Nature & Science
The Minuteman changed the northern plains, but clearly the missile system was one small moment in the region's far broader natural history. Western South Dakota is a land rich in geological and natural features.
Geology of Western South Dakota
The seas that once covered South Dakota's Western Plains deposited limestone and sandstone overlain by soft Pierre shale. As the shale eroded through water and wind action, the rolling terrain in the Western Plains emerged, leaving short-grass plains mixed with eroded river valleys. The Badlands lie within the Great Plains. The striking landscape of the Badlands emerged from the process of erosion caused by water and wind, which created tall spires of sedimentary rock and exposed rich fossil deposits.
Southwestern South Dakota's climate is semiarid, characterized by hot summers and cold winters. In January, the average minimum temperature is about 7° Fahrenheit; the average high is about 33°. In July, the average maximum temperature is 90°. On average, 13 summer days exceed 100°. Winds of 50 miles per hour can occur, most likely in the summer. Average annual precipitation is 16 inches, falling predominantly in May, June, and July. Thunderstorms are common, and are the main source of spring rainfall. Heavy rains can cause flash flooding along minor tributaries. Yearly snowfall averages 35 inches, and a few heavy snowstorms occur each year. Snow combined with heavy winds can create snowdrifts of several feet, making road maintenance and travel difficult.
An intermittent steam course runs south of Interstate 90, near Launch Control Facility Delta-01. This area also contains a few small pockets of wetlands. There are no known water resources at or near Launch Facility (Missile Silo) Delta-09.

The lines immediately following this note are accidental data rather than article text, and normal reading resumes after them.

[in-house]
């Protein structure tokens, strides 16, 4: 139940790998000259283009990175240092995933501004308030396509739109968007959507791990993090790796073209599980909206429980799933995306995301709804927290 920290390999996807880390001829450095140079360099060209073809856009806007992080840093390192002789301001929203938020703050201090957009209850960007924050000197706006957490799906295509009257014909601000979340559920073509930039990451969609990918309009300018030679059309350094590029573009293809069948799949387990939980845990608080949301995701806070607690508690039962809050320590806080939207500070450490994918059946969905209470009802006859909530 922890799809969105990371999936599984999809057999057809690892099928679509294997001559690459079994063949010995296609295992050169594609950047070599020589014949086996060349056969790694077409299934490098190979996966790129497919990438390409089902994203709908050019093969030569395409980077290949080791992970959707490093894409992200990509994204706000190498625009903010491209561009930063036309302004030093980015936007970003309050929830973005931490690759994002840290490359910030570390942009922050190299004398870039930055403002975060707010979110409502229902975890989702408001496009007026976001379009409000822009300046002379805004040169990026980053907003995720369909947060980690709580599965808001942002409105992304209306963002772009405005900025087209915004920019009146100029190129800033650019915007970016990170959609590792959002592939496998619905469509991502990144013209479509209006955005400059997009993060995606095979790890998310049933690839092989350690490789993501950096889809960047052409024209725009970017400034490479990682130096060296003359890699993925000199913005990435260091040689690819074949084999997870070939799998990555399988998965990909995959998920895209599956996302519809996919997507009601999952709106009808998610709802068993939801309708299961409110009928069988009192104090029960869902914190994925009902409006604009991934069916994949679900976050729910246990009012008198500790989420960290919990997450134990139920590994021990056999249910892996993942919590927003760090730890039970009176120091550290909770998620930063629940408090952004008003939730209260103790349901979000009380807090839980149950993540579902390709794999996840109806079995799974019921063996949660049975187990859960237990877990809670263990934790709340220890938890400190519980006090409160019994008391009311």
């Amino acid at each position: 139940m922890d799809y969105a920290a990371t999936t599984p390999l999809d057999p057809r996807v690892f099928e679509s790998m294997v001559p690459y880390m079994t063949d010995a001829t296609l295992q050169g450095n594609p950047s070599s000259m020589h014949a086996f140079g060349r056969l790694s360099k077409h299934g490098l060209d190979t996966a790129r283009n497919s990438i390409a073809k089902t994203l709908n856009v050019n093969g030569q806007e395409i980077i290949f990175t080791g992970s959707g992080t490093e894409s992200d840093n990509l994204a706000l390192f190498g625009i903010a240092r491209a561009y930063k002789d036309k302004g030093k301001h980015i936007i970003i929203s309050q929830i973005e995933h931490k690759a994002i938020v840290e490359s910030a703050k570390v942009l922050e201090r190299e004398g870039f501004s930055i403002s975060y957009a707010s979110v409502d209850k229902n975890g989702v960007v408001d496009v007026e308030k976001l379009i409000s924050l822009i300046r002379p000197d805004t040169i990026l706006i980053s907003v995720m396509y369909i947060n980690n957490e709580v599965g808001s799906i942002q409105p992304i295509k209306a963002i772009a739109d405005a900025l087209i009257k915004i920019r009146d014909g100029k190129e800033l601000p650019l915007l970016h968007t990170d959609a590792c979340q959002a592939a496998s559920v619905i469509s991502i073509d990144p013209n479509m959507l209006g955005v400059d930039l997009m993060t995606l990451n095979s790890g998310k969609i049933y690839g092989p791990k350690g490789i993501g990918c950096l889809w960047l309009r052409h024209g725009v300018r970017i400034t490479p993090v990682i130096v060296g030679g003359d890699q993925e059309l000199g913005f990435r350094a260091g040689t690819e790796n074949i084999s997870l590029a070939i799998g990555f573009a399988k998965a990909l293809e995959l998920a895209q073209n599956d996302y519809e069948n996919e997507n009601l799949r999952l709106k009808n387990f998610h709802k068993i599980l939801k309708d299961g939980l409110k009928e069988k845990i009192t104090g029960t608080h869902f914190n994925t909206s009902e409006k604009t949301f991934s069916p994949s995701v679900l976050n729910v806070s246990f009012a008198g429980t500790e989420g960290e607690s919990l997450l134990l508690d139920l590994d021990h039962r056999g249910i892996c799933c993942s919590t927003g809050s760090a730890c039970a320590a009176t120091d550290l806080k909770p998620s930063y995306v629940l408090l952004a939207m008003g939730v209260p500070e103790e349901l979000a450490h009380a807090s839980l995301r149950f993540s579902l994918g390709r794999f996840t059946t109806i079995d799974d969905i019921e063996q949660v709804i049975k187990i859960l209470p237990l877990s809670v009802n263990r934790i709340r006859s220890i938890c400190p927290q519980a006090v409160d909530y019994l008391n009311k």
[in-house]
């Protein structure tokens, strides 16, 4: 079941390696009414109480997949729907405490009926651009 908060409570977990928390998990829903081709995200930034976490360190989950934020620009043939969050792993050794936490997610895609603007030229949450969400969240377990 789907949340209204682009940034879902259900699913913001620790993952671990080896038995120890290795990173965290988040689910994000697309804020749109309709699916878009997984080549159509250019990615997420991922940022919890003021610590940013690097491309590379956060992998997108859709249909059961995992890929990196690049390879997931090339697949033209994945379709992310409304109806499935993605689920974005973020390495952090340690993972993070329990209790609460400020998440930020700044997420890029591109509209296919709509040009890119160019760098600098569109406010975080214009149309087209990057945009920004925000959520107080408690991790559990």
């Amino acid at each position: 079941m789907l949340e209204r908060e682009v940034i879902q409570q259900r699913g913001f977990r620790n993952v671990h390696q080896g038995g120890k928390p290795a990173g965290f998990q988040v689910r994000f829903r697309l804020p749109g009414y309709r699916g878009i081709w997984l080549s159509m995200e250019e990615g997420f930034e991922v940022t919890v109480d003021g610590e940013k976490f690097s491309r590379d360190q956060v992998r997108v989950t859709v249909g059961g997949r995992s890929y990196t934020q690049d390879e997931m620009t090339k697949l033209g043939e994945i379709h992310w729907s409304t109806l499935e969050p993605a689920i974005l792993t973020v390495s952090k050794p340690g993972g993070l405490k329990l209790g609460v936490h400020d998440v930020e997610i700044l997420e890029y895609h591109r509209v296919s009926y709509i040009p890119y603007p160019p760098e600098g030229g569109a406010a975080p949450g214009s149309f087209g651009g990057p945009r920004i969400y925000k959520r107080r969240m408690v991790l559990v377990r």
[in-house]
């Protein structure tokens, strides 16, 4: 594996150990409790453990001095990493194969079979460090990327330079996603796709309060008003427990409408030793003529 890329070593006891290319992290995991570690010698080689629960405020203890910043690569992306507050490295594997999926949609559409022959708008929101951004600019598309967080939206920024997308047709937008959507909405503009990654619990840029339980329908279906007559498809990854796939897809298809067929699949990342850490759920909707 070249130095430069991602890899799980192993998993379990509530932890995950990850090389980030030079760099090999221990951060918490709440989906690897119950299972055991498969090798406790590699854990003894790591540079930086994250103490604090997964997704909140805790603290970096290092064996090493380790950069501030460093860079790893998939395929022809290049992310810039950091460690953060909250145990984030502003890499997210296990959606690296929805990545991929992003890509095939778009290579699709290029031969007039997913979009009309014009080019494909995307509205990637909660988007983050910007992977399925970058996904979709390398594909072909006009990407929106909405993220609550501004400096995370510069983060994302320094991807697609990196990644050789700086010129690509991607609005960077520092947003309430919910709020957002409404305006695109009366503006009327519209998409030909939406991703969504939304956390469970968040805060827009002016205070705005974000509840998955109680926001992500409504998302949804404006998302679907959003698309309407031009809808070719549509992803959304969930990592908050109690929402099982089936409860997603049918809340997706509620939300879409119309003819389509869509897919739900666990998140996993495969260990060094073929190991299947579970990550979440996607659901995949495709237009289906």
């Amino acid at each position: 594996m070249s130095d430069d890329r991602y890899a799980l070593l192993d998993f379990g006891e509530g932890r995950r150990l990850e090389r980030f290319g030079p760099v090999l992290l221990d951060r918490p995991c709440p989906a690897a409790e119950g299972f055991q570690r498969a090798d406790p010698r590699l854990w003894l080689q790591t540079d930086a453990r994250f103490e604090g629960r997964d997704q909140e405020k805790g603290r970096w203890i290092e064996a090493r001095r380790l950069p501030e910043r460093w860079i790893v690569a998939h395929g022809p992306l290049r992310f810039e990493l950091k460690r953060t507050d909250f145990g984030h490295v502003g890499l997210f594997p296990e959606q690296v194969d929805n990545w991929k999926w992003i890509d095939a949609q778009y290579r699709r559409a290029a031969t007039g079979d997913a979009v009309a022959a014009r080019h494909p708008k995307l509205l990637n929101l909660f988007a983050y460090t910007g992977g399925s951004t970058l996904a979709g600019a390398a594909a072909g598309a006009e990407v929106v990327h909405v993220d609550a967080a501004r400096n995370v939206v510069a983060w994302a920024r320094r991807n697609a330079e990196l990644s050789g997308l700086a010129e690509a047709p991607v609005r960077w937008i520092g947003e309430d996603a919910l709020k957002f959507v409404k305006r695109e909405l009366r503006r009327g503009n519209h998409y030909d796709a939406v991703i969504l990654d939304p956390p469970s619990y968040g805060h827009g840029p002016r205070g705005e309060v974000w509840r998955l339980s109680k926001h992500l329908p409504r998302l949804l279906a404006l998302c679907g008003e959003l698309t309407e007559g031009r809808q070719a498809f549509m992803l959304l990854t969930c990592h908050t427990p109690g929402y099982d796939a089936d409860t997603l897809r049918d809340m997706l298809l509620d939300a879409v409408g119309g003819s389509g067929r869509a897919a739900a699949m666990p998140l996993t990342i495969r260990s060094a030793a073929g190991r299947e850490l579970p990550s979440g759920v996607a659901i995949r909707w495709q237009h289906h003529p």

Shrubs and trees are usually restricted to draws, gullies,and surface waters. Typical shrub species include silver buffaloberry, broomsnakemeed, greasewood, and some plum and chokecherry. Cottonwoods, willows, ash, and elms are common tree species growing along streams.
Amphibian and reptile species may include the Great Plains toad, painted turtle, garter snake, and western rattlesnake. United States Forest Service sensitive species (that is, species tending towards being a candidate for Federal listing as threatened) which are possibly found along Interstate 90 are tiger salamander, northern leopard frog, pale milk snake, northern earless lizard and northern prairie lizard.
Birds in the area include upland game birds such as pheasant, grouse and turkey. In addition, there are several raptor and hawk species including turkey vultures, eagles, red-tailed hawks, kestrels, ferruginous hawks, Swainson's hawks, prairie falcons, and occasionally peregrine falcons.
Wetland and riparian habitat along the Interstate 90 corridor support shorebirds, waterfowl, and other birds. Species that may be found in some of these habitats include redwing blackbirds, yellow-headed blackbirds, common yellowthroats, snipes, spotted sandpipers, and American avocet. Long-billed curlews may be present. Species that may be seen near marshes include short-eared owls and the northern harrier. Wetlands support a wide variety of migratory waterfowl. Species that may visit these wetlands include coots, Canada geese, herons, whooping cranes, pelicans, and numerous species of ducks.
Last updated: January 29, 2018